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Condition Becomes Annual Cause

ALBUQUERQUE, N.M. — There was a time when Kathy Carrillo didn’t believe her daughter, Amy, would live past the age of 1.

Carrillo’s now 8-year-old daughter was diagnosed with hydrocephalus before birth. Her struggles have become the inspiration for an annual walk in the Village of Los Ranchos to raise money for research that could find a cure for her life-threatening condition, which is an excess of cerebral spinal fluid. Those who suffer from it must go through multiple brain surgeries and are prone to infection. There is no cure, it can be life threatening, and there has been no change in treatment since the 1950s.

This year’s 3.1-mile walk will be Saturday, with registration starting at 8:30 a.m. at Hartnet Park, 6718 Rio Grande Blvd.

Hydrocephalus Walk
When: Saturday with registration starting at 8:30 a.m.
Where: Hartnet Park, 6718 Rio Grande Blvd.
Contact: Kathy Carrillo 440-3573

Last year the local walk raised $20,000, Carrillo said, and she hopes to surpass that this year. Participants in the walk are asked to get sponsors to help raise money. Sponsors can be family, friends or anyone else willing to donate.

Doctor’s told Anita Sandoval she might want to consider terminating her pregnancy when she learned in her 20th week that her now 18-month-old son, Joaquin, would be born with hydrocephalus. Sandoval’s older brother suffered from the condition and died when he was 20.

“I prayed about it,” she said. “Then I said if my mom could do then so can I.”

Sandoval said she has not regretted her decision and finds support from other families dealing with the same challenges. Her son cannot walk or sit on his own, but she said he’s still a happy child.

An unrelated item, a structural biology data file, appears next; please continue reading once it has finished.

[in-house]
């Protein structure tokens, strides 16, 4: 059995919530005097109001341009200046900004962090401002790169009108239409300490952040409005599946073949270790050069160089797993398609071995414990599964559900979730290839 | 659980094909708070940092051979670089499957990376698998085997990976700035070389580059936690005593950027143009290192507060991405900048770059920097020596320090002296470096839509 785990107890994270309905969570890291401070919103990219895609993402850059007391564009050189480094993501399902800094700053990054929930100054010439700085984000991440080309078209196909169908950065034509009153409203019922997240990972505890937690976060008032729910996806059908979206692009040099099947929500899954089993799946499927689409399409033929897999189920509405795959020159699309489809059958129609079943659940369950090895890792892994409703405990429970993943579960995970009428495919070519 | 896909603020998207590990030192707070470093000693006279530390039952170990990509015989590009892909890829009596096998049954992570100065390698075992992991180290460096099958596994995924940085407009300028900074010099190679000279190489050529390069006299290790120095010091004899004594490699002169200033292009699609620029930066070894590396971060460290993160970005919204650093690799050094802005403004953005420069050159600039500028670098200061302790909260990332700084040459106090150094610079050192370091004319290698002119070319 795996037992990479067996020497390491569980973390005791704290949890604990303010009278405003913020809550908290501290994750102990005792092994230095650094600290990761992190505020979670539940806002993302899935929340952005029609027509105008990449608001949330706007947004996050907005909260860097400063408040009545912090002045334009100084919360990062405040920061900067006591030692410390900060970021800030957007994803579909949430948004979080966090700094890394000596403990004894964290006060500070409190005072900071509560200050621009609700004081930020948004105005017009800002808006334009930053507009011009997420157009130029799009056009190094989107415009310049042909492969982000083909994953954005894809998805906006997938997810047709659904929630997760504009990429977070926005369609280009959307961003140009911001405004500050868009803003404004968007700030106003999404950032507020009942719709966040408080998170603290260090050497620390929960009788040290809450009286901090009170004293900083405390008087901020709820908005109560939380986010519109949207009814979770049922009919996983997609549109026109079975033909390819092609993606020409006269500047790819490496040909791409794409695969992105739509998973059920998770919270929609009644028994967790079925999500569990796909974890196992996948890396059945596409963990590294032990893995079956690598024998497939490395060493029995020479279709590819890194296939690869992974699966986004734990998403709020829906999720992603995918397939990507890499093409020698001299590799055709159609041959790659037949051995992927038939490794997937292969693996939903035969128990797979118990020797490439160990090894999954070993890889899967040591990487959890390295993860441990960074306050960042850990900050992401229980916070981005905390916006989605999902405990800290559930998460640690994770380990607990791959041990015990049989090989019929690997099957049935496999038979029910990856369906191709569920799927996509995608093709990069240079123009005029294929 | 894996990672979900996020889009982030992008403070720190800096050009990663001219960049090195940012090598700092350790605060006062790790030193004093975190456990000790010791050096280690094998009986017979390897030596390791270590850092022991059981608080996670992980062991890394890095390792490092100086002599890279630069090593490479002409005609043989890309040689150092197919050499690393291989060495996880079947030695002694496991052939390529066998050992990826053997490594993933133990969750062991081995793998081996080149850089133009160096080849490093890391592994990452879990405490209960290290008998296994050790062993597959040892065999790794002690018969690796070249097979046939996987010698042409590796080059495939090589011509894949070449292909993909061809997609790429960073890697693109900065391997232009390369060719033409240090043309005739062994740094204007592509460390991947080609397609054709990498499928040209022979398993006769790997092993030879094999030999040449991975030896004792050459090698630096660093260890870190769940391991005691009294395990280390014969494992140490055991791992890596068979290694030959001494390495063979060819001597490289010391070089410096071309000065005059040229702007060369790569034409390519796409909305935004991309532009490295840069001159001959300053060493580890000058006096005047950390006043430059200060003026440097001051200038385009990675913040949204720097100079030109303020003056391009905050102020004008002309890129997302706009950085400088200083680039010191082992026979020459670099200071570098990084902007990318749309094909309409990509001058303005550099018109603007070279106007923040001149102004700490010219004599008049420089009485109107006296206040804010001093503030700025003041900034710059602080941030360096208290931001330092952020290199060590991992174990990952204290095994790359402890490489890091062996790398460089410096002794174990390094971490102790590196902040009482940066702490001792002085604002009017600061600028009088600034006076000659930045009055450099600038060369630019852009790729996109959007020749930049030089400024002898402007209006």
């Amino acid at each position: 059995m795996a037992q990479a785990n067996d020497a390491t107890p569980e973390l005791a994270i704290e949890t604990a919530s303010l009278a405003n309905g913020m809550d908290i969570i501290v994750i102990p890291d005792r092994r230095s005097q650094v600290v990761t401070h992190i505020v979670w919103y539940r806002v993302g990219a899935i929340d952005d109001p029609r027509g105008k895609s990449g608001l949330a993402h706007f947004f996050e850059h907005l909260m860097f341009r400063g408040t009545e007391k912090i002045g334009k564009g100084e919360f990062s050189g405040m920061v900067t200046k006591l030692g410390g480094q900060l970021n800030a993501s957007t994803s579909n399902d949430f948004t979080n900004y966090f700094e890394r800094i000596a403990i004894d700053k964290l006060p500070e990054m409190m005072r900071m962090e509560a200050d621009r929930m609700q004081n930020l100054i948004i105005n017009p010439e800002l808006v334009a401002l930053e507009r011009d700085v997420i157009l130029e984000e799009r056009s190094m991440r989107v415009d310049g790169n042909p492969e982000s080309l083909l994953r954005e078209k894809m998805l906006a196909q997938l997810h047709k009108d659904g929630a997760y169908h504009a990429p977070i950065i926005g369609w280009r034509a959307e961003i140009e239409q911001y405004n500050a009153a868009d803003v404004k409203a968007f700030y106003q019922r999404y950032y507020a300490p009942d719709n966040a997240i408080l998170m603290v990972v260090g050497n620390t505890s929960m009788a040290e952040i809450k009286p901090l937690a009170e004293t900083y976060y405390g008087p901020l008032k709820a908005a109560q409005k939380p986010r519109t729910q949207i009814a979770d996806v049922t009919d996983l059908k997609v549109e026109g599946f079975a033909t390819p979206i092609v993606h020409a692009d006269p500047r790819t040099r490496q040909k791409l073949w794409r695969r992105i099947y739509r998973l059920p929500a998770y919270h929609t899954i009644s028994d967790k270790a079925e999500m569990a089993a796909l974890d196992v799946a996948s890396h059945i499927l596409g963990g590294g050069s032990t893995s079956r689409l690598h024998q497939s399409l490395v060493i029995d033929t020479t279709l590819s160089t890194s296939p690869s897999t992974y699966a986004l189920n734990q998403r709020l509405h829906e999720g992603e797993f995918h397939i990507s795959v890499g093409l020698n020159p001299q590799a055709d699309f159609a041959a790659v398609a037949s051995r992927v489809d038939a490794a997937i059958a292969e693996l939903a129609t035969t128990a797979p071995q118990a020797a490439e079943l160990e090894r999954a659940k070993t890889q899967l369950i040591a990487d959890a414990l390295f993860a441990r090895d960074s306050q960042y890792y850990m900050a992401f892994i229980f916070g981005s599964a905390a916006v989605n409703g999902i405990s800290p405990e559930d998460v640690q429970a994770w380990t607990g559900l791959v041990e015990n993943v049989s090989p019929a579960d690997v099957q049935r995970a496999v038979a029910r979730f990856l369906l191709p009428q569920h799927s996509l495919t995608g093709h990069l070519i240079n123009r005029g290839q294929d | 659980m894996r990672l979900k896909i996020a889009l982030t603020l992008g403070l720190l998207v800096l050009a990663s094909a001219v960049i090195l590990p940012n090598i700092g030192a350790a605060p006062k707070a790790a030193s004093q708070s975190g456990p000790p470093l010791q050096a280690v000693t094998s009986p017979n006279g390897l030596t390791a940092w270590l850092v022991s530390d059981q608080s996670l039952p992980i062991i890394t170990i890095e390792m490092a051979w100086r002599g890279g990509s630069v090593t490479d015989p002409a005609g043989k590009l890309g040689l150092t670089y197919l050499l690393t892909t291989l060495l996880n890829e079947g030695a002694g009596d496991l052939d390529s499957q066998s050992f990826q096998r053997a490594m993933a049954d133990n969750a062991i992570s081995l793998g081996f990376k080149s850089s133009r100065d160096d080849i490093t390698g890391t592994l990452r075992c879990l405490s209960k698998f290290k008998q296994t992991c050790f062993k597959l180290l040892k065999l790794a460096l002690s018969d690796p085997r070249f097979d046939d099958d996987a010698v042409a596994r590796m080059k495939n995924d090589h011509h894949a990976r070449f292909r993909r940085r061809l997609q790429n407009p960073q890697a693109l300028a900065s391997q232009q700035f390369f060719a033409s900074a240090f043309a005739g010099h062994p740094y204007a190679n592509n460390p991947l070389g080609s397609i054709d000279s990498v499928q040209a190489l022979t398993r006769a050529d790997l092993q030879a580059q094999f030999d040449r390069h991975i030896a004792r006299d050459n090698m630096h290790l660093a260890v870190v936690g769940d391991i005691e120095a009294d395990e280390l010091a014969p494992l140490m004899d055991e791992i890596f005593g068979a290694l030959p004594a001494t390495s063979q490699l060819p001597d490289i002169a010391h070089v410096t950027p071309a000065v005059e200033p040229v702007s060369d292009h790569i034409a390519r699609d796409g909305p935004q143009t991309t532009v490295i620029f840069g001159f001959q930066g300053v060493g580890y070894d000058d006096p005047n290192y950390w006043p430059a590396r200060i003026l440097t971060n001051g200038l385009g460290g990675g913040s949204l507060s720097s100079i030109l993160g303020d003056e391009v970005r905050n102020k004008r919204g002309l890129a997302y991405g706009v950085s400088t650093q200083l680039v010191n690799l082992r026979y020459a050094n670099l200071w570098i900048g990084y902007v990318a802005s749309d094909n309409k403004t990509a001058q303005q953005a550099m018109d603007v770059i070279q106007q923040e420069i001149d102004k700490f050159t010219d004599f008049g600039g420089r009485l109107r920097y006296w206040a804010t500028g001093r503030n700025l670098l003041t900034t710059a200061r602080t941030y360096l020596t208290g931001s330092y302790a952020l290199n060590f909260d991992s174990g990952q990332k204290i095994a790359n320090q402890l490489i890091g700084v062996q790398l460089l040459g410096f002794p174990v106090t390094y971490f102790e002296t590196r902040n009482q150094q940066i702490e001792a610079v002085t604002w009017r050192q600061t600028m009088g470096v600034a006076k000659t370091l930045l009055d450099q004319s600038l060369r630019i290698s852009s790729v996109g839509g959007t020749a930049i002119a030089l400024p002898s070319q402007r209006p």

“I just try to encourage him,” she said. “He can’t do a lot, but he can do some things, and I just want him to live the best life possible.”

Carrillo’s daughter has not had a life-threatening infection since she was a toddler.

“She turned a year old in the hospital and she was dying,” Carrillo said. “She had four infections and the doctors had all given up.”

The family was flown to Utah where Amy was saved, but it took months to get her healthy enough to go back home. After returning, Kathy Carrillo said she was determined to do something to help find a cure. She contacted the Hydrocephalus Association and they told her about annual walks across the country meant to raise awareness and money. This is the sixth year for the Los Ranchos walk.

“It has been the way I deal with this, I guess,” she said. “The families who do this walk are amazing.”
— This article appeared on page 1 of the West Side Journal

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